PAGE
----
Only one semicircle in a quilt with straight lines looked odd, so I added two smaller semicircles. These pieces are made from painted bondaweb. I put some fabric scraps and Angelina on it and fused it with organza. When I embroidered it with some beads, sequins and handstitches.

Lines of green sequins connect the green rectangles, beaded semicircles and the background.

This quilt is 60 cm x 42 cm (24'' x 16,5''), the quilting is done by machine.

Apologies to Monet

About 3 years ago I did a batch of hand dyes with pleating and dropped colours, and got several pieces I really liked but have never used. This green challenge gave me the chance to use one of them. It is whole cloth apart from the appliqued fence and birds.

Several things contributed to my inspiration. Firstly, I had photographed some canola fields near a river some years ago, and played with photoshop to give a crosshatch effect, which I intended to stitch one day. Secondly when I created the gate and the fence I immediately thought of Monet's magpie, even though his painting is of winter. Thirdly, going with the impressionist ideas, I chose the red poppies, which often spill at field edges - again a reference to Monet's poppies at Argenteuil.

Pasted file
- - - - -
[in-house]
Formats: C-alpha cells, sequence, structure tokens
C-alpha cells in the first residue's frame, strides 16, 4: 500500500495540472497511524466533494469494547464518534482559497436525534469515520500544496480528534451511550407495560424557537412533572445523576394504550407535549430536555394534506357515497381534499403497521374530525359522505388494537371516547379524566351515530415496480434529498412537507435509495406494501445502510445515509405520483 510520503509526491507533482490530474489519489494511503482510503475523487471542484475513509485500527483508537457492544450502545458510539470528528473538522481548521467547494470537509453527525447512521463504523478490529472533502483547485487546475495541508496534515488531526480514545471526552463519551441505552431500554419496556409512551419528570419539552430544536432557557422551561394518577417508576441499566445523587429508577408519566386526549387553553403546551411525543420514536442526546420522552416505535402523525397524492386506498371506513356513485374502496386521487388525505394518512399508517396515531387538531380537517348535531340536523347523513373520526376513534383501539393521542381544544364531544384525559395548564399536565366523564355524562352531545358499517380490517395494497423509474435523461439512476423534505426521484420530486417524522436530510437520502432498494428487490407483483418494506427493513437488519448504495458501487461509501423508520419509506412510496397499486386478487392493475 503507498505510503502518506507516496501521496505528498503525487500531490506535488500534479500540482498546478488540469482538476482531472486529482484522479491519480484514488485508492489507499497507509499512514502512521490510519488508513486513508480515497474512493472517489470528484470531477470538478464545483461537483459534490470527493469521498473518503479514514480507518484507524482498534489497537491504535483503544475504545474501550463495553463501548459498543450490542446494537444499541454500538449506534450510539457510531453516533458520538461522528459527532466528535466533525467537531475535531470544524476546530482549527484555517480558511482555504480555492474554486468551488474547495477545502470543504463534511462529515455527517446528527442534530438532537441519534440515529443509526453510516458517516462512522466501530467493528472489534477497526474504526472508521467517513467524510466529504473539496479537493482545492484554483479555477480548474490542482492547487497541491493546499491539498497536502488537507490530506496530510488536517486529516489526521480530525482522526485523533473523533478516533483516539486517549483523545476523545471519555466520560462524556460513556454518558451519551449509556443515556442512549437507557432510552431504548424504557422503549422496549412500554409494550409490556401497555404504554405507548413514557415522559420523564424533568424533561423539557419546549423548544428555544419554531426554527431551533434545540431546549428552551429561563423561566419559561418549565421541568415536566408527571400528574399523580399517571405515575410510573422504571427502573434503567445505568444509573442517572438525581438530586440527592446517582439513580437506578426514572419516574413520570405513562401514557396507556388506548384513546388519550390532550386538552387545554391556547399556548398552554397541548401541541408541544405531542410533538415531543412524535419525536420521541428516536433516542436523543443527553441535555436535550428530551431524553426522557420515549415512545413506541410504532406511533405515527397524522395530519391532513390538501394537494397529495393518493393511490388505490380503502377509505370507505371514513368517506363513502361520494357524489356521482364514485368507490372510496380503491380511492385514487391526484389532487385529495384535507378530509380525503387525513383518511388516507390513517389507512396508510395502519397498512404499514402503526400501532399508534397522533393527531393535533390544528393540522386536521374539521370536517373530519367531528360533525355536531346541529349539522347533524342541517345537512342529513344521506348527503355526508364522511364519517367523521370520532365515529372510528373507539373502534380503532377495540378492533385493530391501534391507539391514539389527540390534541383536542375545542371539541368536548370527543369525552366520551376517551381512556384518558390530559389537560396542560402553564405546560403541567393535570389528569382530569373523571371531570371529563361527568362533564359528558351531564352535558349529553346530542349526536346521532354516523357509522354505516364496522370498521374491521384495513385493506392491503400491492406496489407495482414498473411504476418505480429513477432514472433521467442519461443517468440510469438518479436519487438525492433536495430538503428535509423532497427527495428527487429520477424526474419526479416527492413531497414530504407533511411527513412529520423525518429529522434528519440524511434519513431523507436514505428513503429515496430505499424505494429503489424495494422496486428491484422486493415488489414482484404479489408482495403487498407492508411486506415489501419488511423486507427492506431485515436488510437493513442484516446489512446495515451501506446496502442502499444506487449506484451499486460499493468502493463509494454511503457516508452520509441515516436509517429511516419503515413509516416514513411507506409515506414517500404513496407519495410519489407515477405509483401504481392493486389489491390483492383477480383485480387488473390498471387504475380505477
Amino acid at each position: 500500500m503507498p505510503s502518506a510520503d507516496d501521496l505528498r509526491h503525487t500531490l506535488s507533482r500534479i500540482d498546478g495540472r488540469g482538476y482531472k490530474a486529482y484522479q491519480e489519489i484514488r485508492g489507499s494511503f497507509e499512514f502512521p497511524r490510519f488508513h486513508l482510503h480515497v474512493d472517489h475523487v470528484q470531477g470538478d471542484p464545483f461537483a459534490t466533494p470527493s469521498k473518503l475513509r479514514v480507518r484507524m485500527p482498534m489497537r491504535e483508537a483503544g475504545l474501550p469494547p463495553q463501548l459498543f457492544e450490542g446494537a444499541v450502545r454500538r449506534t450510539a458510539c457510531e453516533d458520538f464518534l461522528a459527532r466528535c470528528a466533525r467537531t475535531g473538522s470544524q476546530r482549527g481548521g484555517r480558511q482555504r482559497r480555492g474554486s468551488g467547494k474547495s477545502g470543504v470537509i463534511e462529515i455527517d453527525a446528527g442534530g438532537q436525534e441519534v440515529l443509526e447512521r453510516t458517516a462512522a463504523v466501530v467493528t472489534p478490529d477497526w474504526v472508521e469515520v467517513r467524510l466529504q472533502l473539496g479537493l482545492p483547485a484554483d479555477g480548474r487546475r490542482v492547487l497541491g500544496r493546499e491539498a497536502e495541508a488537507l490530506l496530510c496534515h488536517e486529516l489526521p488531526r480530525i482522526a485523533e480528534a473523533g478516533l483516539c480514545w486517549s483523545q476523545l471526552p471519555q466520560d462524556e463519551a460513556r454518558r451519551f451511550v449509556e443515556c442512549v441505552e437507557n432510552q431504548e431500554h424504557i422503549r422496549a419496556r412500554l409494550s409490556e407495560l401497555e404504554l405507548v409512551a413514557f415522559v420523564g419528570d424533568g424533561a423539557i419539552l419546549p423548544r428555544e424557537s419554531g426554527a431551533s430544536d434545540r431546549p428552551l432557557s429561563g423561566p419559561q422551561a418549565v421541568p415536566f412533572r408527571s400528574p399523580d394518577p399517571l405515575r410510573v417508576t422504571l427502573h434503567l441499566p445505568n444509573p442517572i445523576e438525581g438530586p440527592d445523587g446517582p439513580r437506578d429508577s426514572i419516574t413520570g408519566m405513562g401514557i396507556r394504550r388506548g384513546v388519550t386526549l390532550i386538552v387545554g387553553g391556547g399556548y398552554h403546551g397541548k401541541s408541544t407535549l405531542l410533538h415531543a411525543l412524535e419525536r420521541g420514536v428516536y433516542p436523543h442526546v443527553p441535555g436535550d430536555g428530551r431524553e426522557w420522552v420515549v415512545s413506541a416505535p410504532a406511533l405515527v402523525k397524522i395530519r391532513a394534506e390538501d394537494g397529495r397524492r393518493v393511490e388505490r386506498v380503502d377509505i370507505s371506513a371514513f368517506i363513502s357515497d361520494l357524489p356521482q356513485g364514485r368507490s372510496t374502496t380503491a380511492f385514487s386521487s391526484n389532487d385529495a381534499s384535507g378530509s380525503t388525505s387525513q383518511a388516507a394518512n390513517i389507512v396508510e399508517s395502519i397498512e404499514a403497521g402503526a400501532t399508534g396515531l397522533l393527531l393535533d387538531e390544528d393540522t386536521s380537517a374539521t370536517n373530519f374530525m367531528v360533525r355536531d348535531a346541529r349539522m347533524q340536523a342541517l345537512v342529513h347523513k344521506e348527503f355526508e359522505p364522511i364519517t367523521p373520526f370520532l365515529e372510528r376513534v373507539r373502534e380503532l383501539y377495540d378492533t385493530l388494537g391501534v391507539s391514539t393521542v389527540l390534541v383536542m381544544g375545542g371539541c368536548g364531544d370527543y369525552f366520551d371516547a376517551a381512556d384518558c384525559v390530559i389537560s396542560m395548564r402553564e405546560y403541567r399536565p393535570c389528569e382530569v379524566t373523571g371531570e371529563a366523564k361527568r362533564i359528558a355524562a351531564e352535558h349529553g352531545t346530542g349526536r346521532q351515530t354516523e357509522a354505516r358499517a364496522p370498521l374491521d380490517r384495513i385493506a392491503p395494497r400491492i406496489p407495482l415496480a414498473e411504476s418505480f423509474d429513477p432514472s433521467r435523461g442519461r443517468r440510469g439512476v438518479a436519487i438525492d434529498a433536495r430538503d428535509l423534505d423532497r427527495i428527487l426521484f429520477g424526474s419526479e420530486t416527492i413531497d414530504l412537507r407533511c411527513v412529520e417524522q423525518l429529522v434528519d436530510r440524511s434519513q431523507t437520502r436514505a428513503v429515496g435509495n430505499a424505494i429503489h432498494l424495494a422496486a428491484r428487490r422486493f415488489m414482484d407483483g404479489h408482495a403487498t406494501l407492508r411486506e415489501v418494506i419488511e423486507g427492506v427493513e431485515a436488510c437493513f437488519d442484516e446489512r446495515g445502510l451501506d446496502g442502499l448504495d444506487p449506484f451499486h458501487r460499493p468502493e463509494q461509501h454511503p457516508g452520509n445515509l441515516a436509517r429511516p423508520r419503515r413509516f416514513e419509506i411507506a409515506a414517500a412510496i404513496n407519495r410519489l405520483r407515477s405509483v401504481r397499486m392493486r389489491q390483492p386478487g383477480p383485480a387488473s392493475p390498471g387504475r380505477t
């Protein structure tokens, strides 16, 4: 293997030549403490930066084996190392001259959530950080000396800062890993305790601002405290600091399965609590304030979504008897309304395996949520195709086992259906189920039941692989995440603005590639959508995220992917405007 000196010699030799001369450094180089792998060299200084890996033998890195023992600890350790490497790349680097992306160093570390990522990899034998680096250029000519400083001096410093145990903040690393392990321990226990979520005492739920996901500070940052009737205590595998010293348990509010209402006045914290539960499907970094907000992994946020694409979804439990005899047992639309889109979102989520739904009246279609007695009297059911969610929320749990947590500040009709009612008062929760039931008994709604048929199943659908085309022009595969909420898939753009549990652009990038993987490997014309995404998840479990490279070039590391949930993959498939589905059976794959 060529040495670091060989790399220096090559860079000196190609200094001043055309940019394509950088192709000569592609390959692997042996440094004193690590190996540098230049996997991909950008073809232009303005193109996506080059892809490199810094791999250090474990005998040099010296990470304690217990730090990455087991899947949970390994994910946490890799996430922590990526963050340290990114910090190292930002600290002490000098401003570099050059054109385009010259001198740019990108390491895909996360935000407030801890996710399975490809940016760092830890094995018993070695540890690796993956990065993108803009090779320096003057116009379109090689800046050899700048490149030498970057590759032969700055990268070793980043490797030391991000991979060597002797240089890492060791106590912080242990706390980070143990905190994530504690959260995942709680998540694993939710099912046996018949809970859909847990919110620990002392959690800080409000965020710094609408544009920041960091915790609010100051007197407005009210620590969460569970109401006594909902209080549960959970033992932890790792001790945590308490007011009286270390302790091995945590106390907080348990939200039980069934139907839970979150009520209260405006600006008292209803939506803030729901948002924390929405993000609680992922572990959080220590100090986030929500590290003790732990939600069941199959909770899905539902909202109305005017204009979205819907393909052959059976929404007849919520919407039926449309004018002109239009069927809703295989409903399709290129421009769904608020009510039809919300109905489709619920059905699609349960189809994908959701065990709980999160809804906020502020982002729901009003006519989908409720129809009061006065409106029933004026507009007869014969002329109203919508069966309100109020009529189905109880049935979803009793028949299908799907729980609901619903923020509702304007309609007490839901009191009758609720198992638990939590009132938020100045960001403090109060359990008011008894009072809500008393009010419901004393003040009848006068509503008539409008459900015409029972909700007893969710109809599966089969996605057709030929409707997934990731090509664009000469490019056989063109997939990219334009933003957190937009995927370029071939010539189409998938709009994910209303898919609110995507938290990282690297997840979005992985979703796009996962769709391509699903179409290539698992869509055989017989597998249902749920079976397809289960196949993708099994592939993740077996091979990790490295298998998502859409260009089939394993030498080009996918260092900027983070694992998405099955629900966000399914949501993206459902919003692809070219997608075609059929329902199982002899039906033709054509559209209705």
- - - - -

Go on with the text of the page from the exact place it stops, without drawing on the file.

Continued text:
I played with some more realistic sketches, before settling, as I usually do, on a simple graphic design. Size is 24 by 19.

Green Leaves

The theme for this quilt was GREEN. As an inspiration I have used a photo of mine with a foliage of Eucalyptus leaves. A section of the photo that I thought had some interest was cropped and enlarged which helped to simplify it. As a background a grey satin cotton fabric was chosen in order to make the green leaves and the magenta, purple and violet leaves veins  stand out.
The quilt is pieced and the leaves are raw-edge machine appliqu├ęd and machine quilted. The perimeters of the leaves are hand stitched with gold thread and chain stitches and the background are hand quilted with seed stitches and gold threads in a kind of Kantha stitches.

Size 15 x 20 inches

Above are some close ups.
In order to get some differences in the texture I have machine quilted the leaves in different ways.

Thursday, February 19, 2015